The vast majority of eCommerce startups are set to fail within their first 120 days of operation, new research has revealed. A survey of 1,253 owners of failed startups in the UK, carried out by leading digital marketing agency, Marketingsignals.com, revealed the top ten reasons why eCommerce start-up businesses are failing.
According to many sources (including Forbes and Huff Post), 90% of eCommerce startup businesses end in failure within 120 days. Just why they are failing so quickly has been revealed in new research from Marketingsignals.com. The research found two main reasons for failure. Poor online marketing performance coupled with an overall lack of search engine visibility.
Startups failing to deliver online marketing
Of those companies surveyed, 37% said their failure could be attributed to an inability to compete or deliver online marketing. In addition, 35% say a lack of online visibility was the main factor.
Further research found that 35% of respondents felt failure was down to them being too small to compete or there being no market for their products/ services. Another 32% of respondents reported that it was due to them running out of cash.
Completing the top five reasons for failure, was price and costing issues. Twenty-nine percent of failed startup owners claim this was the reason why they folded.
Competing against Amazon
When further quizzed on the reasons why their online business failed, 23% said that it was due to being outcompeted. Furthermore, 19% blamed retail giants such as Amazon for dominating a large share of the consumer online retail market.
Sixteen percent said their business collapsed due to their lack of customer service. Fourteen percent of respondents, felt it was due to the poor team they’d built around themselves.
Completing the top ten reasons why eCommerce startups fail was product mistiming. Eleven percent of startup owners claiming that the reason why their business failed was due to ‘right product, wrong time’.
Gareth Hoyle, managing director at Marketingsignals.com said, “It’s clear to see that having an online presence and being visible on search engines is a key area. Ecommerce startups need to focus on this to ensure they succeed.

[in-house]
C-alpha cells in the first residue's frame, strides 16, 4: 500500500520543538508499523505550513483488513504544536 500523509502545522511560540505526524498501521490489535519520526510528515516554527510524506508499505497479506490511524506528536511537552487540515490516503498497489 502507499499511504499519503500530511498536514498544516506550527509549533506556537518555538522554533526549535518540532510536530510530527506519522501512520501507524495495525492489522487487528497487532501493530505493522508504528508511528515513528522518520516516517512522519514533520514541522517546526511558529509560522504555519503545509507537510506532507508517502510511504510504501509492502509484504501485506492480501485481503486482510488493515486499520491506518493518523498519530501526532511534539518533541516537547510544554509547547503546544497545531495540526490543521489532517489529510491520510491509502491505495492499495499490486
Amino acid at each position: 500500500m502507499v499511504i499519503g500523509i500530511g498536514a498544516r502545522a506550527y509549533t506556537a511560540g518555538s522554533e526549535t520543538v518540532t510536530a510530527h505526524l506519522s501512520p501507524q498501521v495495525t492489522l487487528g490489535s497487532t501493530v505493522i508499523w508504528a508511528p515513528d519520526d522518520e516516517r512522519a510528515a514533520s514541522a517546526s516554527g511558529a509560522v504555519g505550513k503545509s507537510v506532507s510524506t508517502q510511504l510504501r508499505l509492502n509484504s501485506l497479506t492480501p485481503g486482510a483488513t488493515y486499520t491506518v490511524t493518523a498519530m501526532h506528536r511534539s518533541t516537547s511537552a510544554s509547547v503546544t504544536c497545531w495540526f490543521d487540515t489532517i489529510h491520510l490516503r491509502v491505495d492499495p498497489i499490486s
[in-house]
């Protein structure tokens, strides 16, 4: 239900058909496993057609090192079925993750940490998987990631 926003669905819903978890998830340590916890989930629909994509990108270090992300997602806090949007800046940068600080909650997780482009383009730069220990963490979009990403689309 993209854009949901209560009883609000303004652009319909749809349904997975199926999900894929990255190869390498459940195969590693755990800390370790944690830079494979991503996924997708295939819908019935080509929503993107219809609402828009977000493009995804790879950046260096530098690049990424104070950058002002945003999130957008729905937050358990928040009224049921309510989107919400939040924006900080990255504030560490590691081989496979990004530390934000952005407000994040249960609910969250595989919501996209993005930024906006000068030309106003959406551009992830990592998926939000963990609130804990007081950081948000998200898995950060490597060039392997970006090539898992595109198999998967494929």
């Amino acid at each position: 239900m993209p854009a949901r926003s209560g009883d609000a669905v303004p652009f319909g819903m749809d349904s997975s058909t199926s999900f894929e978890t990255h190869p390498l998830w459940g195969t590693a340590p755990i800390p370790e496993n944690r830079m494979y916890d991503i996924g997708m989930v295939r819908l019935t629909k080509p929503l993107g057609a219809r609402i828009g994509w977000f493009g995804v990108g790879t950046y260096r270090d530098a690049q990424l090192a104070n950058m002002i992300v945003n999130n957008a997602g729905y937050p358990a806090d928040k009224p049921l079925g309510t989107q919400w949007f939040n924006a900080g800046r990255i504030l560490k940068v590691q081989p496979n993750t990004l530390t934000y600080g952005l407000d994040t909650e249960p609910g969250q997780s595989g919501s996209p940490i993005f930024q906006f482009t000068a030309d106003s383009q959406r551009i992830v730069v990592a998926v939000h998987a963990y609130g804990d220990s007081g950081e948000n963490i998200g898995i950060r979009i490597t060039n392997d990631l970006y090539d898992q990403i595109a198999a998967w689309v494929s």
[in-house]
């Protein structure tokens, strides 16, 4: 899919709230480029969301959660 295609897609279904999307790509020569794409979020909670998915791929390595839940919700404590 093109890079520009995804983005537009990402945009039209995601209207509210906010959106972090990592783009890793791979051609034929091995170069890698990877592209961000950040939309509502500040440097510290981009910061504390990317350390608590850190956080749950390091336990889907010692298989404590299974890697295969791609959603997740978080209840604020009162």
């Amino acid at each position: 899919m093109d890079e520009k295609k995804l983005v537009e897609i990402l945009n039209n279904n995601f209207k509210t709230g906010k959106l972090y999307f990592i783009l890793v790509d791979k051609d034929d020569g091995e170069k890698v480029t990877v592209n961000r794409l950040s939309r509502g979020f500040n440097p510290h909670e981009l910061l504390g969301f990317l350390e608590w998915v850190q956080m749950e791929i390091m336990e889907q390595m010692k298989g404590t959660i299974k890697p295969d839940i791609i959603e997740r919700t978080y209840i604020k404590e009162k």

“It’s incredibly important that business owners put provisions firmly in place well before launching. This must include a bulletproof search visibility and online marketing strategy. Startups must ensure there is a market for their product offering.
“A targeted, strategic approach to digital marketing is vital to success of any online business in this day and age. This is more so for small businesses who are just starting out. Many tools can be used to increase their brand awareness and search visibility in their first few days and weeks. Especially when consumer trust and loyalty hasn’t yet been established.”
The top ten reasons why UK eCommerce startups fail:
- Poor online marketing – 37%
- Lack of online search visibility – 35%
- Little to no market for their products or services – 35%
- Running out of cash – 32%
- Price and costing issues – 29%
- Got outcompeted – 23%
- Retail giants dominating a large share of the market – 19%
- Lack customer service – 16%
- Poor team around them – 14%
- Product mistiming – 11%
Enterprise Times: What this means for business?
At times, there appears to be a lot of venture capital money heading into every variety of eCommerce startup possible. However, just because everybody is getting into startups, doesn’t guarantee immediate success and an instant revenue stream. Marketingsignals.com research suggest nine out of 10 startups will fail. However, what’s surprising is the speed of the failure. Many fail within 120 days, around 3 months after launching.
The figures from the US is similar to the UK, with 90% of startups ending in failure. A number of high profile eCommerce startups have fallen in the last few months across a range of sectors. San Francisco-based robot maker Anki shuttered after using up its sizable pile of cash. Other notable closures include customised footwear maker Shoes of Prey, which decided that its approach didn’t have enough mainstream appeal. Stratolaunch, a satellite launching company founded by late Microsoft co-founder Paul Allen.
With nine out of 10 startups failing, this means the VC money invested into these ideas will also disappear. The Marketingsignals.com research did not indicate the amount of money lost on these ventures. However, in the US, analysts have estimated that failed eCommerce startups will run into the billions of US dollars. Hopefully, VC don’t run with fright and stop investing the cash.